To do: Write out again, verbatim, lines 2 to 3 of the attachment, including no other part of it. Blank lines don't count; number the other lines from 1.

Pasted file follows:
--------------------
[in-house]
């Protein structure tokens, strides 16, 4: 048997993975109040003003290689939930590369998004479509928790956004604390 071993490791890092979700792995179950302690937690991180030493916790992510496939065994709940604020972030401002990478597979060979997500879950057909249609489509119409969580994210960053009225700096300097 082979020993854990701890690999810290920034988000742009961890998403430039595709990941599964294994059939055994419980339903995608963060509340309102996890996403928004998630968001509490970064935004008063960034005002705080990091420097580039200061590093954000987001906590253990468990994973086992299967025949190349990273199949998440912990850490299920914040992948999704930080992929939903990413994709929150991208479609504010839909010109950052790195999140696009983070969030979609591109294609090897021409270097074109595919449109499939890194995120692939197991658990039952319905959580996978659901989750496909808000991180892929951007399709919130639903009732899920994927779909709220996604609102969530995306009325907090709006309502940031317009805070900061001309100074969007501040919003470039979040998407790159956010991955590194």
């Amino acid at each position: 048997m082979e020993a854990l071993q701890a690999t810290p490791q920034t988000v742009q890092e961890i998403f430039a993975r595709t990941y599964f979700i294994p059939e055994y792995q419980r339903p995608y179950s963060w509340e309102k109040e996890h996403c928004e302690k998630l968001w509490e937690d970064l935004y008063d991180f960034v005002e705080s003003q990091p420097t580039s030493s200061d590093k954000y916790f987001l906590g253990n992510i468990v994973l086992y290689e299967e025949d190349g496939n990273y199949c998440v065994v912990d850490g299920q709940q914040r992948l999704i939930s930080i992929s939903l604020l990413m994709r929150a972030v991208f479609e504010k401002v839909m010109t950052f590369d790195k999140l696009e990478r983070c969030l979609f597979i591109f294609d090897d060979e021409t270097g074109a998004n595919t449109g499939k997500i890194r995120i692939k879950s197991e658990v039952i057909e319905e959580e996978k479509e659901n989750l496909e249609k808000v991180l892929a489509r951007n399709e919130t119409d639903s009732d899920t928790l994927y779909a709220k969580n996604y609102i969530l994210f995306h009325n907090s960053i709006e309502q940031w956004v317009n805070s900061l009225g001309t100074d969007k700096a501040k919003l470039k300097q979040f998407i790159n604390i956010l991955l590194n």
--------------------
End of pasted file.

């Protein structure tokens, strides 16, 4: 048997993975109040003003290689939930590369998004479509928790956004604390 071993490791890092979700792995179950302690937690991180030493916790992510496939065994709940604020972030401002990478597979060979997500879950057909249609489509119409969580994210960053009225700096300097 082979020993854990701890690999810290920034988000742009961890998403430039595709990941599964294994059939055994419980339903995608963060509340309102996890996403928004998630968001509490970064935004008063960034005002705080990091420097580039200061590093954000987001906590253990468990994973086992299967025949190349990273199949998440912990850490299920914040992948999704930080992929939903990413994709929150991208479609504010839909010109950052790195999140696009983070969030979609591109294609090897021409270097074109595919449109499939890194995120692939197991658990039952319905959580996978659901989750496909808000991180892929951007399709919130639903009732899920994927779909709220996604609102969530995306009325907090709006309502940031317009805070900061001309100074969007501040919003470039979040998407790159956010991955590194």
């Amino acid at each position: 048997m082979e020993a854990l071993q701890a690999t810290p490791q920034t988000v742009q890092e961890i998403f430039a993975r595709t990941y599964f979700i294994p059939e055994y792995q419980r339903p995608y179950s963060w509340e309102k109040e996890h996403c928004e302690k998630l968001w509490e937690d970064l935004y008063d991180f960034v005002e705080s003003q990091p420097t580039s030493s200061d590093k954000y916790f987001l906590g253990n992510i468990v994973l086992y290689e299967e025949d190349g496939n990273y199949c998440v065994v912990d850490g299920q709940q914040r992948l999704i939930s930080i992929s939903l604020l990413m994709r929150a972030v991208f479609e504010k401002v839909m010109t950052f590369d790195k999140l696009e990478r983070c969030l979609f597979i591109f294609d090897d060979e021409t270097g074109a998004n595919t449109g499939k997500i890194r995120i692939k879950s197991e658990v039952i057909e319905e959580e996978k479509e659901n989750l496909e249609k808000v991180l892929a489509r951007n399709e919130t119409d639903s009732d899920t928790l994927y779909a709220k969580n996604y609102i969530l994210f995306h009325n907090s960053i709006e309502q940031w956004v317009n805070s900061l009225g001309t100074d969007k700096a501040k919003l470039k300097q979040f998407i790159n604390i956010l991955l590194n």